Mr. McChesney will send notice to the putative opt-in
plaintiffs. At the second stage, the Court determines whether
to decertify the class once discovery is largely complete.
Smith v. Frac Tech Services, Ltd., No. 4:09-cv-679,
2009 WL 4251017, at *2 (E.D. Ark. Nov. 24, 2009) (citation
omitted). This Court has previously adopted this approach.
See Watson v. Surf-Frac Wellhead Equip. Co., No.
4:11-cv-843, 2012 WL 5185869, at *1 (E.D. Ark. Oct. 18,
2012); Cruthis v. Vision's, No. 4:12-cv-244,
2013 WL 4028523, at *1-2 (E.D. Ark. Aug. 7, 2013). Although
it appears from Holtger's supplemental response that the
parties have conducted some discovery, neither party contends
that discovery conducted to date has been substantial in
scope or that discovery is largely complete. As such, the
Court determines it does not have sufficient information to
skip the initial “notice” step of FLSA
certification and determines that the more lenient standard
is appropriate at this conditional certification stage.
See Fast v. Applebee's Int'l, Inc., 243
F.R.D. 360, 363 (W.D. Mo. 2007).
establish that conditional certification is appropriate, the
plaintiff must provide some factual basis from which the
court can determine if similarly situated potential
plaintiffs exist.'” Tegtmeier v. PJ Iowa,
L.C., 208 F.Supp.3d 1012, 1018 (S.D. Iowa) (alteration
in original) (quoting Robinson v. Tyson Foods, Inc.,
254 F.R.D. 97, 99 (S.D. Iowa 2008)). Mr. McChesney's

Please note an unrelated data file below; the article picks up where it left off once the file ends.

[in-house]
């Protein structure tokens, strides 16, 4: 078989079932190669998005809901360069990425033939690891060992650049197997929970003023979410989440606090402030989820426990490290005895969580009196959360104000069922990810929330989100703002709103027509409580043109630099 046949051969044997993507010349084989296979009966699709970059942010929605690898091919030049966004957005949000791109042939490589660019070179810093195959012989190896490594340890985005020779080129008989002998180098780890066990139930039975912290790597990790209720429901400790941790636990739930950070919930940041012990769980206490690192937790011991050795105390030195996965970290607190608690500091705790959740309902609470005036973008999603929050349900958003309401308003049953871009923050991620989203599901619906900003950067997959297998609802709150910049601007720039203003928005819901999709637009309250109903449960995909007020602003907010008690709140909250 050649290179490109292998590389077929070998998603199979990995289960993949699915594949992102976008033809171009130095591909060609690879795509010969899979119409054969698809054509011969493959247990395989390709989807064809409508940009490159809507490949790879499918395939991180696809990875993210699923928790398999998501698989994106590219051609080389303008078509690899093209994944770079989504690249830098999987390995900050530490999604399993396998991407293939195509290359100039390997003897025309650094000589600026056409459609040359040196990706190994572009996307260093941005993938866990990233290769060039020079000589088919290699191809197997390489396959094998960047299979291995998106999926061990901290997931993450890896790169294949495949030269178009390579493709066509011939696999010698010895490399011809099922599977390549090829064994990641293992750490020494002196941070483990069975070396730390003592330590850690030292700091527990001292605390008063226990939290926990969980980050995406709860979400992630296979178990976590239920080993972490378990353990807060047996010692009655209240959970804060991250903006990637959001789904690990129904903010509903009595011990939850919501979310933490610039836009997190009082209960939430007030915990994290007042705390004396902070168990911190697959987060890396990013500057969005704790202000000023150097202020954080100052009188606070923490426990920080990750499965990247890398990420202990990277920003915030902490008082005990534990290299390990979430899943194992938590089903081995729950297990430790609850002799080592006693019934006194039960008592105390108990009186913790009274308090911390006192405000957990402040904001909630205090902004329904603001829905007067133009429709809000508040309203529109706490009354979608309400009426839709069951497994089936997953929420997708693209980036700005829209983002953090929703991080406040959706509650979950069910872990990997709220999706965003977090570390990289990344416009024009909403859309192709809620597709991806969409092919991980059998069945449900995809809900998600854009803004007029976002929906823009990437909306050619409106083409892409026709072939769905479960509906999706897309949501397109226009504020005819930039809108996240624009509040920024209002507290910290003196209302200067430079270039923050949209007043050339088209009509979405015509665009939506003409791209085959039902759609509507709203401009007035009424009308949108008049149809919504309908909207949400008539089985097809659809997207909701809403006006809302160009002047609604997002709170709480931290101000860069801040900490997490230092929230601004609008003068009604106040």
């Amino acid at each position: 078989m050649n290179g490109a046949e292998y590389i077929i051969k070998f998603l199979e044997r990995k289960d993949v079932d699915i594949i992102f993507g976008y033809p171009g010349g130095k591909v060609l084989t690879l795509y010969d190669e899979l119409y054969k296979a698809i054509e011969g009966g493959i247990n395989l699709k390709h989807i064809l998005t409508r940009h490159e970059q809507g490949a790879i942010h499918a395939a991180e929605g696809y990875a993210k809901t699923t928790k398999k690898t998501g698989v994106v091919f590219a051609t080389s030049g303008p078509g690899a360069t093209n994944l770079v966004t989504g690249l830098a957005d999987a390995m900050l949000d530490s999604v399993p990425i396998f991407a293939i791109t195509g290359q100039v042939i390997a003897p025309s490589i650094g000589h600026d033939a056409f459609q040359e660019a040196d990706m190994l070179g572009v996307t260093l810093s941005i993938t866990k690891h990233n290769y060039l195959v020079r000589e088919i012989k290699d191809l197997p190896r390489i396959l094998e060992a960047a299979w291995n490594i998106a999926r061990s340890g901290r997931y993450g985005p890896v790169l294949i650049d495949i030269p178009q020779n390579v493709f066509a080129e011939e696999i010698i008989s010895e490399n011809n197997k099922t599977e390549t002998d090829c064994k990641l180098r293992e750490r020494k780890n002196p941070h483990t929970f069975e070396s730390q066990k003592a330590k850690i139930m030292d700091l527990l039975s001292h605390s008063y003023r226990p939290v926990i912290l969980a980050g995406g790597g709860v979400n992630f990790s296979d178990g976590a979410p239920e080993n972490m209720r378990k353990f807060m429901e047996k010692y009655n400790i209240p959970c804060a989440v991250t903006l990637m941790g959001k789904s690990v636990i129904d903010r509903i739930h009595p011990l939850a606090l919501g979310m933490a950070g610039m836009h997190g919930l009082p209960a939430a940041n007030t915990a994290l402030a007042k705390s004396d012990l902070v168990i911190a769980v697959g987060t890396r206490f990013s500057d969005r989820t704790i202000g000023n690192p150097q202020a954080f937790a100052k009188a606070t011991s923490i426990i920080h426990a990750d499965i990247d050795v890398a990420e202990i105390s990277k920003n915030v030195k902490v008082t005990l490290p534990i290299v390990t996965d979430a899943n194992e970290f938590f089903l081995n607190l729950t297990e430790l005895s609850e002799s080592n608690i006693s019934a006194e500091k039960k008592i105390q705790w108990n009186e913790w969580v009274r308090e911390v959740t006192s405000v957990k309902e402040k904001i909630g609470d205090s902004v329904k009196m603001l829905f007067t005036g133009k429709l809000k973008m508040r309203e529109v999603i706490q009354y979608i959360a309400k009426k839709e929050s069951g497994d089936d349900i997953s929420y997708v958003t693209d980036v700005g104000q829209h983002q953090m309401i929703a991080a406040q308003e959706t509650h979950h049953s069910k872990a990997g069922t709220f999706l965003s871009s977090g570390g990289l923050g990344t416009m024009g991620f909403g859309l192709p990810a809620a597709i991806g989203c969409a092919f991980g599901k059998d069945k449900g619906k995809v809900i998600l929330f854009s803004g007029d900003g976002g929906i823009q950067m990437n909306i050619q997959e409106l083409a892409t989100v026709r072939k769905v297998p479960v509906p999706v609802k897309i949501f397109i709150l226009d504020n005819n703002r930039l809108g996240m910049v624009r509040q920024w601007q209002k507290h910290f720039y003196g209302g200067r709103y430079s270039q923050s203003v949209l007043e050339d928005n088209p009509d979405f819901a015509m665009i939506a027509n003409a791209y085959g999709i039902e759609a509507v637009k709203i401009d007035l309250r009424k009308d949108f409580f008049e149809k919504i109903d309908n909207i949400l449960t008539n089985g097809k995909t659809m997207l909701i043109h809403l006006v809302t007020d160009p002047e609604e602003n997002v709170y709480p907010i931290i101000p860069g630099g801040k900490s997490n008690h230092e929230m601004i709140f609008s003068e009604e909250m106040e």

burden at the notice stage is lenient and may be met by
making a “modest factual showing, ” typically by
the submission of affidavits, that he and the putative class
were victims of a common decision, policy, or plan of the
employer that affected all class members in a similar
fashion. Resendiz-Ramirez v. P & H Forestry,
LLC, 515 F.Supp.2d 937, 941 (W.D. Ark. 2007) (citing
Thiessen v. General Electric Capital Corp., 267 F.3d
1095, 1106-08 (10th Cir. 2001)). However, while this is a
“lenient standard, . . . ‘more than mere
allegations' are required.” Tegtmeier, 208
F.Supp.3d at 1018 (quoting Robinson, 254 F.R.D. at
district courts will make the determination of whether to
conditionally certify a class based solely on the affidavits
presented by the plaintiffs.” Huang v. Gateway
Hotel Holdings, 248 F.R.D. 225, 227 (E.D. Mo. 2008)
(citation omitted). The Court can consider a variety of
non-exclusive factors in determining whether employees are
similarly situated. Such factors include: (1) whether the
employees held the same job title; (2) whether they worked in
the same geographic location; (3) whether the alleged
violations occurred during the same time period; (4) whether
the employees were subjected to the same policies and
practices and, if so, whether the policies and practices were
established in the same manner and by the same decision
maker; and (5) the extent to which the acts constituting the
alleged violations are similar. Stone v. First Union
Corp., 203 F.R.D. 532, 542-43 (S.D. Fla. 2001) (citing
Hipp v. Liberty Nat'l Life Ins. Co., 252 F.3d
1208, 1219 (11th Cir. 2001); Grayson v. K Mart
Corp., 79 F.3d 1086, 1090, 1097-99 (11th Cir. 1996)).
“The Court does not need to determine whether class
members are actually similarly situated until the
‘merits stage' of the litigation, when defendants
typically move to decertify the class.” Tinsley v.
Covenant Care Servs., LLC, No. 1:14-cv-00026-ACL, 2015
WL 1433988, at *1 (E.D. Mo. Mar. 27, 2015) (emphasis in
original) (citing Littlefield v. Dealer Warranty Servs.,
LLC, 679 F.Supp.2d 1014, 1016-17 (E.D. Mo. 2010)).
his burden, Mr. McChesney presents his sworn affidavit, in
which he avers that
[f]ield workers, such as myself, arrive at Defendant's
yard in Pulaski County around 6:30 in the morning, where we
load up any items such as tools or materials we will need to
perform our work on the work site each day. From the yard, we
travel together in crews to the work sites in vehicles owned
by Defendant. ...